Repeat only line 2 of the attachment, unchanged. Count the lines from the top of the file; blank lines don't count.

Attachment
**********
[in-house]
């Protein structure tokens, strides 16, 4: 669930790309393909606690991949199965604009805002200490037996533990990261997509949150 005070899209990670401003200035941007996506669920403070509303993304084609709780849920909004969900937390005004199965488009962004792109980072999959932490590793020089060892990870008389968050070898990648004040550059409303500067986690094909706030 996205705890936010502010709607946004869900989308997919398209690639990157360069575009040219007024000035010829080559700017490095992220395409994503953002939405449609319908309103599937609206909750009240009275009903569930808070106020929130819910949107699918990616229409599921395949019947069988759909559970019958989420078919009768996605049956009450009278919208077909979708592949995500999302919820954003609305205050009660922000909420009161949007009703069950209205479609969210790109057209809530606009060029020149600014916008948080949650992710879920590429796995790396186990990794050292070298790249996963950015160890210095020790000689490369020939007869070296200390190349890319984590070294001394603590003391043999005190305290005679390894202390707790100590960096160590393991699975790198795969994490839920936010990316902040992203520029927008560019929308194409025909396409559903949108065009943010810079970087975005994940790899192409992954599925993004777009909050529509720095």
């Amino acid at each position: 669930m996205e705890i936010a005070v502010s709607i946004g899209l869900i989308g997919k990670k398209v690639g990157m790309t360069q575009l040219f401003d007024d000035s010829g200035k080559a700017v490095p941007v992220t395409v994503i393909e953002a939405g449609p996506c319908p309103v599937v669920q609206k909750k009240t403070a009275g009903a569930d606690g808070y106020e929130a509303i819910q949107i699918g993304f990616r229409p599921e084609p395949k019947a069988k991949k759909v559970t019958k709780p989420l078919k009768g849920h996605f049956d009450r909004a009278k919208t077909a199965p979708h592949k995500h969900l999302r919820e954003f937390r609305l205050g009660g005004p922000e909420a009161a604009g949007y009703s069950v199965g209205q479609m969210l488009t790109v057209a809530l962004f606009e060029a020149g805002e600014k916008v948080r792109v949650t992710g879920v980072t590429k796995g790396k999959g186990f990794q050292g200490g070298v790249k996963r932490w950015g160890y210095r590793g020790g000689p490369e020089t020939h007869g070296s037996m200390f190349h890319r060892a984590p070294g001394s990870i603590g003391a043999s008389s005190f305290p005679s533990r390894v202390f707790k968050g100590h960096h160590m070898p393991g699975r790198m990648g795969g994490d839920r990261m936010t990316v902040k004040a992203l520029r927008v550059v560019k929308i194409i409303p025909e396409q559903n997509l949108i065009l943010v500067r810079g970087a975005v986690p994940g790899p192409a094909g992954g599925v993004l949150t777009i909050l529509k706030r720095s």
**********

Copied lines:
């Protein structure tokens, strides 16, 4: 669930790309393909606690991949199965604009805002200490037996533990990261997509949150 005070899209990670401003200035941007996506669920403070509303993304084609709780849920909004969900937390005004199965488009962004792109980072999959932490590793020089060892990870008389968050070898990648004040550059409303500067986690094909706030 996205705890936010502010709607946004869900989308997919398209690639990157360069575009040219007024000035010829080559700017490095992220395409994503953002939405449609319908309103599937609206909750009240009275009903569930808070106020929130819910949107699918990616229409599921395949019947069988759909559970019958989420078919009768996605049956009450009278919208077909979708592949995500999302919820954003609305205050009660922000909420009161949007009703069950209205479609969210790109057209809530606009060029020149600014916008948080949650992710879920590429796995790396186990990794050292070298790249996963950015160890210095020790000689490369020939007869070296200390190349890319984590070294001394603590003391043999005190305290005679390894202390707790100590960096160590393991699975790198795969994490839920936010990316902040992203520029927008560019929308194409025909396409559903949108065009943010810079970087975005994940790899192409992954599925993004777009909050529509720095």